The Eiffel Tower - A Tower for the Ages

Over the last couple decades, DE has had many inquiries about the Eiffel Tower.   Here are a few little known facts (current as of 1997):

The Eiffel Tower was designed by Alexandre Gustave Eiffel who was a chemical engineer by education.    Eiffel was hired by a rail manufacturing company and began practicing civil engineering at age 25 as the Project Engineer of a bridge spanning the
Garrone River at Bordeaux.    The Eiffel Tower was denounced as an eyesore when first proposed and was called the "tragic lamppost" and "Grande Suppositaire" by the press.    At 990 feet tall, the Eiffel tower almost doubled the height of the tallest man-made structures to date; the Washington Monument at 554 feet high, and the Great Pyramid of Cheops at 482 feet.    The wrought iron tower ushered in a new age of tall buildings constructed of iron and steel.


The tower was built to commemorate the 100th anniversary of the French Revolution and was the center-piece of the Exposition Universelle of 1889.    Construction began in January 1887 and was completed on 31 March 1889.
Gustave Eiffel directed a team of 50 engineers in the design and detailing of the structure.    The field workforce consisted of 100 fabricators and 130 erectors who took 15 months to build the world's tallest structure.    The world's record structure height is now held by many guyed towers that reach heights just over 2,000 feet tall.    The world's tallest self-supporting structure is the CN Tower completed in 1976 by the Canadian National Railways, stands 1815 feet 5 inches tall, and is constructed of reinforced concrete.    The world's tallest occupied office/residential buildings are the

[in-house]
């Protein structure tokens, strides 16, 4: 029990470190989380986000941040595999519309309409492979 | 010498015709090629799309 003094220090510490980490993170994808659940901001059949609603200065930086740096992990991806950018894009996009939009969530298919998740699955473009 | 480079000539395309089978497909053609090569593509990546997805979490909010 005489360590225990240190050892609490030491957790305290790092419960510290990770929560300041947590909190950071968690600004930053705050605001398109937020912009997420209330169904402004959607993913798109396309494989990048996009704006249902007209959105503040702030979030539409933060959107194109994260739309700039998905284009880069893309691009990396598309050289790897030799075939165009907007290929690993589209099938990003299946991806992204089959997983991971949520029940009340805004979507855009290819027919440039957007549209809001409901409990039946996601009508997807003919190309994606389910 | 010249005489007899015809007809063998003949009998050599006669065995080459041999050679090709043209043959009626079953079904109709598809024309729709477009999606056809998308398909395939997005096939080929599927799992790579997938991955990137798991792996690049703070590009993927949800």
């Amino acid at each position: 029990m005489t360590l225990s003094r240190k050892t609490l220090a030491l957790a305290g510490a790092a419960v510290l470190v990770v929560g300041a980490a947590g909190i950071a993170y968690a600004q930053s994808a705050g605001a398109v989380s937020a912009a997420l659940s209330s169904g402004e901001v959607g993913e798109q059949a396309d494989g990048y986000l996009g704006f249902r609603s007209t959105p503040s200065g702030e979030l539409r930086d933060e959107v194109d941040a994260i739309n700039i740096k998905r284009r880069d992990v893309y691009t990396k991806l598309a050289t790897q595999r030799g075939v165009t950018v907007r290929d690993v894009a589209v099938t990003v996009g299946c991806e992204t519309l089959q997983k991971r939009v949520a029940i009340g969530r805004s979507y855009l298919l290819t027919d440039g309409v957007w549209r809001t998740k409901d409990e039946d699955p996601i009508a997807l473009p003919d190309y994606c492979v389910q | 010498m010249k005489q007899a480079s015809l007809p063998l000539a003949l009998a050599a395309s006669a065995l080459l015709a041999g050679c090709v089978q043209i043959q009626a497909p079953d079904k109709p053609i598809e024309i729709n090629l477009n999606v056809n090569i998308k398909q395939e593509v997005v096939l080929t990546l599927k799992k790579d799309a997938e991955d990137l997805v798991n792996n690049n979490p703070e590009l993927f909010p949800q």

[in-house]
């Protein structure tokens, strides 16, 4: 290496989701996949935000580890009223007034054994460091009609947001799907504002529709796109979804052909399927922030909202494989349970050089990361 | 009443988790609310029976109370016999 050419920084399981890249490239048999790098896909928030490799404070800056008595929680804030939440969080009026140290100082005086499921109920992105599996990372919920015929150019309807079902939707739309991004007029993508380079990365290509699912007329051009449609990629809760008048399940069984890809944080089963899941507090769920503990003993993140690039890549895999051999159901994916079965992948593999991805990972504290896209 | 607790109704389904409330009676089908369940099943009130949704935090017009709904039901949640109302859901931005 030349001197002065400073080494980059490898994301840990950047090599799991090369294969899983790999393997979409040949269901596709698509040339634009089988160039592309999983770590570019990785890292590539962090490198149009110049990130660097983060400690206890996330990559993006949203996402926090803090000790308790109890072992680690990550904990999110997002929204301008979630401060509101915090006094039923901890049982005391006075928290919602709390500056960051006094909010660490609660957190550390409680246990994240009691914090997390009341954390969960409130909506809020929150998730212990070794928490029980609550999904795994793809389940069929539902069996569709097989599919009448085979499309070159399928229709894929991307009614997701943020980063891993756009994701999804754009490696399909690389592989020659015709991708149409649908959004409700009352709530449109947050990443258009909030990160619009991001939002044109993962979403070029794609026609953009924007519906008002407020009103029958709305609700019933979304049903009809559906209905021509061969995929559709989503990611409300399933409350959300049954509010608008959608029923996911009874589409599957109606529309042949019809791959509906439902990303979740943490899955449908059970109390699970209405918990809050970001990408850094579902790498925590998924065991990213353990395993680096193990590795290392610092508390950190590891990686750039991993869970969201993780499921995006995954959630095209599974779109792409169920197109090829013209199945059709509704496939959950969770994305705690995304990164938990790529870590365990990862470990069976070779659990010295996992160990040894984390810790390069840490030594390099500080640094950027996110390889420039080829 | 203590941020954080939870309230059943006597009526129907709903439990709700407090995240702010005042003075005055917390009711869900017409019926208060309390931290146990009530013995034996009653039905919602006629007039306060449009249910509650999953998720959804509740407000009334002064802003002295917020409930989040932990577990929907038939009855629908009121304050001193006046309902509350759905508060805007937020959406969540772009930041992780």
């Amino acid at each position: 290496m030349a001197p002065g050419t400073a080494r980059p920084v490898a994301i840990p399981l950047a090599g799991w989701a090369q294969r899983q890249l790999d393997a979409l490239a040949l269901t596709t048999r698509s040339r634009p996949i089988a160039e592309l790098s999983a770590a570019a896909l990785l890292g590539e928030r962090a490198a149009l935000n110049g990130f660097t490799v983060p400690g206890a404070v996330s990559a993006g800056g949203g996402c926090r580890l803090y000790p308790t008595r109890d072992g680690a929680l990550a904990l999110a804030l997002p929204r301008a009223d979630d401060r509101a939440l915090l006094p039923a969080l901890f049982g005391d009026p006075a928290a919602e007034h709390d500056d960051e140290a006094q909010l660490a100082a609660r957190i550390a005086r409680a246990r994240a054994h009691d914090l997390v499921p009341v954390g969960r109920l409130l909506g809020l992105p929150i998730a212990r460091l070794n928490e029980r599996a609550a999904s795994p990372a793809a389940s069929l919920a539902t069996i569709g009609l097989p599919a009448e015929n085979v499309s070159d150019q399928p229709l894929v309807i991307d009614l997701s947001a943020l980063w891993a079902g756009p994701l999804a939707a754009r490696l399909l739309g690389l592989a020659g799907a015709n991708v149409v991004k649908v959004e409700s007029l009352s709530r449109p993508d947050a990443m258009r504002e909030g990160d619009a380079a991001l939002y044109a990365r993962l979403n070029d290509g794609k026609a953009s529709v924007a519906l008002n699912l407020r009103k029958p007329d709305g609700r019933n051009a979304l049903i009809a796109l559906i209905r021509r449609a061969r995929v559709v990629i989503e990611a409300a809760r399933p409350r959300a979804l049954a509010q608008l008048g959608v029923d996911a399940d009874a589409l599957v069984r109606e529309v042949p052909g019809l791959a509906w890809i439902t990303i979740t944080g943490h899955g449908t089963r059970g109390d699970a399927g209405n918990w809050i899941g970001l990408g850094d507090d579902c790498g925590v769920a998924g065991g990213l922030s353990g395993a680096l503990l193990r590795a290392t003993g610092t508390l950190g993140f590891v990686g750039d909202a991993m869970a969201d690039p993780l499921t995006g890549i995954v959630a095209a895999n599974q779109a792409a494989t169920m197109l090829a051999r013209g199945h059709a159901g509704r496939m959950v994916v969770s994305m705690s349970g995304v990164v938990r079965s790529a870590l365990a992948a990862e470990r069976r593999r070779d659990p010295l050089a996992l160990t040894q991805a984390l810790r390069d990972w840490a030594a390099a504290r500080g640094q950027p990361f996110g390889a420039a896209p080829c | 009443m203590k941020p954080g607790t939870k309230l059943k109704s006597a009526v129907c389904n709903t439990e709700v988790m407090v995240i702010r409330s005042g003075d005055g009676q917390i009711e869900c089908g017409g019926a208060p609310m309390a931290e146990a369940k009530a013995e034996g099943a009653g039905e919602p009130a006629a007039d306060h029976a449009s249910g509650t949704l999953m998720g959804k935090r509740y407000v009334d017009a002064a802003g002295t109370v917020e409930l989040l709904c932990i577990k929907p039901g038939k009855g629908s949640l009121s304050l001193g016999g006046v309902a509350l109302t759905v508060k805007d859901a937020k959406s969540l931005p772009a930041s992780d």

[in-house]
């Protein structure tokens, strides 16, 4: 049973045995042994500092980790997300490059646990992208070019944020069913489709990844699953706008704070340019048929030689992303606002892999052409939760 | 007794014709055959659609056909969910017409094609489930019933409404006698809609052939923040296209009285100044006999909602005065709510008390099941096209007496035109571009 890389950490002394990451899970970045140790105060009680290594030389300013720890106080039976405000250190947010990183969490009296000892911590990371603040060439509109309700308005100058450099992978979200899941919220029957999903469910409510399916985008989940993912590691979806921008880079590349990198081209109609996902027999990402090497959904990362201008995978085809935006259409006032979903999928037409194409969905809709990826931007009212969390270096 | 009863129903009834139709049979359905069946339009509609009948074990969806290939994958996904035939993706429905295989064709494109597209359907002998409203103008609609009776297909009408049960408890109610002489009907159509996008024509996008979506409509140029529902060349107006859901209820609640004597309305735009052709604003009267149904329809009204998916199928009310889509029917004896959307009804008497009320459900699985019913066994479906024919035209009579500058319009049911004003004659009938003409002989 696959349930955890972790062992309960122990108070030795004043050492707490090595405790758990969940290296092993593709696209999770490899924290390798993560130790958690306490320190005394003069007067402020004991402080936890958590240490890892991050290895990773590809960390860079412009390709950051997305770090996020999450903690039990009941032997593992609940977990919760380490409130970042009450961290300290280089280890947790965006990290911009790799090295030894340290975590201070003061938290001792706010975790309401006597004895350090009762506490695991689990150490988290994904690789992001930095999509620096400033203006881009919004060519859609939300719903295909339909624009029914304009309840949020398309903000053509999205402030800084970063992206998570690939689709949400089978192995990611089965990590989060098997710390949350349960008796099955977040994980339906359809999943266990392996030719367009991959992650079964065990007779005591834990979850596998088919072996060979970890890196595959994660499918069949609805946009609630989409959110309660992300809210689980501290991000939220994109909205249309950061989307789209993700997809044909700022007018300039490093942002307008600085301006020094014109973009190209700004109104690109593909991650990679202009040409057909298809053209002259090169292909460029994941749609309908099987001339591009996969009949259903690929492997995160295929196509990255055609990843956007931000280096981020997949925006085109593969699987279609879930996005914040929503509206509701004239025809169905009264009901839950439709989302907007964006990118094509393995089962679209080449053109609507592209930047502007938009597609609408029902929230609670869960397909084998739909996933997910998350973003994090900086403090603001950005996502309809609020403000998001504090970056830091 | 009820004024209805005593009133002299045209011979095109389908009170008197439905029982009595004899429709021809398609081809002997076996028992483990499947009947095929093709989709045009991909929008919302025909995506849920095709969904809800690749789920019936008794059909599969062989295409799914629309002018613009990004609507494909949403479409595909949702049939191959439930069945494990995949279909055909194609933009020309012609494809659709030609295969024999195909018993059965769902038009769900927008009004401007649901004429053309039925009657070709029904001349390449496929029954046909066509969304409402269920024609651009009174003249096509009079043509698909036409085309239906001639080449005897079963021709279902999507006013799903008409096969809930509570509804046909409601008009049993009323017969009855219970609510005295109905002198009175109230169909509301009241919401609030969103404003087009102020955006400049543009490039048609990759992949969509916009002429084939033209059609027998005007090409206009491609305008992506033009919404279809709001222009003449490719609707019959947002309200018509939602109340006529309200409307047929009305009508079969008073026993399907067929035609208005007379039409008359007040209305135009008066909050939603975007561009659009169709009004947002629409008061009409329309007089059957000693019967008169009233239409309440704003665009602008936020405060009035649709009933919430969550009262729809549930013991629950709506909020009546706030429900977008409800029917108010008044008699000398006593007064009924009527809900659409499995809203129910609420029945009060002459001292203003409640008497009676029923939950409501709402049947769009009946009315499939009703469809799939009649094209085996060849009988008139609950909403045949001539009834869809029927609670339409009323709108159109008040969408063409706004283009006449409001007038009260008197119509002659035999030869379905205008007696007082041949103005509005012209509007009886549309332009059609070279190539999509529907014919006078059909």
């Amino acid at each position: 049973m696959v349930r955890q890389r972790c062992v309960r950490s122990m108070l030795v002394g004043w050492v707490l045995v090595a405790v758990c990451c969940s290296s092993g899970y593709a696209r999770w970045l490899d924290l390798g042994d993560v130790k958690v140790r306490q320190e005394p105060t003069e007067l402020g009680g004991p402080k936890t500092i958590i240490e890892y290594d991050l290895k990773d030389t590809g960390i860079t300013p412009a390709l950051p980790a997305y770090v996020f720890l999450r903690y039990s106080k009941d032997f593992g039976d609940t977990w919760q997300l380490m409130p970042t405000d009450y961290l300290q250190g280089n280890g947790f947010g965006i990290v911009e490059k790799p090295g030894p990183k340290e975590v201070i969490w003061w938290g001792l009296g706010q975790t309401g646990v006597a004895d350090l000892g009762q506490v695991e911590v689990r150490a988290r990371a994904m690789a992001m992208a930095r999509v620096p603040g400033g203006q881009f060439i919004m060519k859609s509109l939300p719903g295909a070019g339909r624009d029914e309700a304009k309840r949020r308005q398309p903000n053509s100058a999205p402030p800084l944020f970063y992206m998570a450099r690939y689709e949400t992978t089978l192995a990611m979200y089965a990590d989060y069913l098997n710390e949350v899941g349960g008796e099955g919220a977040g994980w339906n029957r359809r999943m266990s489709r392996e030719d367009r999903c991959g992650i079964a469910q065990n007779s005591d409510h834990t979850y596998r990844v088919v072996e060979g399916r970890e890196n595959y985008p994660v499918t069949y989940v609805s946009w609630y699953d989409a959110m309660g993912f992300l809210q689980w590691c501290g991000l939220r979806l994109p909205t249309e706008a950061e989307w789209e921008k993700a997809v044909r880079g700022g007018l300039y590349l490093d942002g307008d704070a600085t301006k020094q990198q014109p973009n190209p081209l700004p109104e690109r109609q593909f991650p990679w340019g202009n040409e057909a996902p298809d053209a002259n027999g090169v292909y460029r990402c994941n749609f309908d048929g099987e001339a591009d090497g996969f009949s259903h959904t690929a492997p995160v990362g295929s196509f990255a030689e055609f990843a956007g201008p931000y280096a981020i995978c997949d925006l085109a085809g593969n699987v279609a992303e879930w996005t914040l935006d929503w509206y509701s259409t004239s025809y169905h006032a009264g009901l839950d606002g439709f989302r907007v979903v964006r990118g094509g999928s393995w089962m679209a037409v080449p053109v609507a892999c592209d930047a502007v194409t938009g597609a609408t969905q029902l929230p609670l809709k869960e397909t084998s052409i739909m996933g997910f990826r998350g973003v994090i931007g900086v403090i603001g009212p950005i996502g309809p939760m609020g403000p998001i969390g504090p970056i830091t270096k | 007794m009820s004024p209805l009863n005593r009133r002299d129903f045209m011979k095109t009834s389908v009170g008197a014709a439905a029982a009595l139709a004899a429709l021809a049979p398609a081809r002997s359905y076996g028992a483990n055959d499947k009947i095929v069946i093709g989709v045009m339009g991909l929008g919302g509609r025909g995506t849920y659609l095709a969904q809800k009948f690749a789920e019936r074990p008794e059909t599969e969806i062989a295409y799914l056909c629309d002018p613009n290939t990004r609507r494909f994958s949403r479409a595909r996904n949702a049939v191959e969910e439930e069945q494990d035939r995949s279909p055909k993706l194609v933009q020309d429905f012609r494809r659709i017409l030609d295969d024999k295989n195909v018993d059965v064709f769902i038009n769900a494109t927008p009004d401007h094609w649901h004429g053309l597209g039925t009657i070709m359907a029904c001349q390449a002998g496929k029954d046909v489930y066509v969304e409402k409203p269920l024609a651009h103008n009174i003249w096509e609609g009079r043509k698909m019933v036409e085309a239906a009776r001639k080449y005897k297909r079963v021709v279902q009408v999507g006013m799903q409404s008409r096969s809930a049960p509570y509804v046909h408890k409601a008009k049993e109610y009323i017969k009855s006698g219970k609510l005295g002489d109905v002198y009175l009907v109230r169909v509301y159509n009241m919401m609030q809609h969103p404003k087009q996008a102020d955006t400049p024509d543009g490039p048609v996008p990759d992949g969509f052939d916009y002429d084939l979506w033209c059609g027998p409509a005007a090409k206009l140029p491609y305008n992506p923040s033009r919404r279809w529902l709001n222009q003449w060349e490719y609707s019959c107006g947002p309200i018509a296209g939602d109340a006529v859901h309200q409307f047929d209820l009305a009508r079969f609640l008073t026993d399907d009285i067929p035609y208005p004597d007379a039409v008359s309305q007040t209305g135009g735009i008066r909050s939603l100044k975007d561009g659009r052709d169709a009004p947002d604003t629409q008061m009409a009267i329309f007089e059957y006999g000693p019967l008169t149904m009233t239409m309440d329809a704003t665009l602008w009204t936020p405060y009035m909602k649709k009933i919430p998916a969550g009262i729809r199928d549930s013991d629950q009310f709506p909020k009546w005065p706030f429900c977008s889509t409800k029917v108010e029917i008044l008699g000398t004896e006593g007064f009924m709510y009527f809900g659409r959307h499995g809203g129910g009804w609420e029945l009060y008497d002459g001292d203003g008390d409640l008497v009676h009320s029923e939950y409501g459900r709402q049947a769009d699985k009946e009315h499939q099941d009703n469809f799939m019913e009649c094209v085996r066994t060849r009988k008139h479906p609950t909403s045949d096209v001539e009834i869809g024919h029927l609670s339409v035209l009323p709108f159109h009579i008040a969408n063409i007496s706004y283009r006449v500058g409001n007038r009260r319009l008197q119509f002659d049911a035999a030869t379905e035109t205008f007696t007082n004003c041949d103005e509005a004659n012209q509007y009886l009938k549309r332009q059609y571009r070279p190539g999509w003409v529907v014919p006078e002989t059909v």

Petronas Towers in Kuala Lumpur, Malaysia,  standing at 1,483 feet tall, and are also constructed of reinforced concrete.























The Eiffel Tower consists of  9,547 tons of wrought iron comprising 18,000 members,  and has 2.5 million rivets.   Individual structural components have a maximum assembled weight of 3 tons.   The tower is supported by concrete caissons measuring 50 feet long, 22 feet wide, and 7 feet deep.  Forty-five (45) tons of zinc-rich paint are applied to the tower every 7 years.  The iron arch under the first platform level serves no structural purpose and was added to the tower after the platform was in place.


The Eiffel Tower is privately owned and has always been operated for profit as a commercial enterprise.    Immediately following its completion, people were charged a fee to travel to various heights on the tower.    A trip to the top cost 5 francs, and 1.9 million people paid for the privilege in the first year following its completion.    Seventy-five percent (75%) of the construction cost was recovered in the first year.    The tower now also serves as a communication structure and supports radio and television broadcast equipment.


A.G. Eiffel was also the lead engineer for many more great works in his lifetime.    Some noteworthy projects include: the Garabit Bridge which rises 400 feet above the Truyere River, the Nice Observatory, the Bon Marche department store.    Eiffel designed and patented the lock gates used in the Panama Canal.    Eiffel developed a new method of pile driving and designed a great many bridges, ports, and buildings during his long illustrious career.       A.G. Eiffel was born in Dijon, France on 15 December 1832.   Eiffel died at the age of 93 on 27 December 1923 at his mansion on Rue Rabelais, Paris.

Today, with common computer technology and integrated CADD systems, it is estimated that the Eiffel Tower could be designed and detailed in as little as three months with a workforce of 3 people.    This design-time requirement will continue to shrink as major advances are made in the art of structural engineering and as steel detailing software development progresses.     A one-third scale replica was recently completed in Las Vegas, Nevada, USA.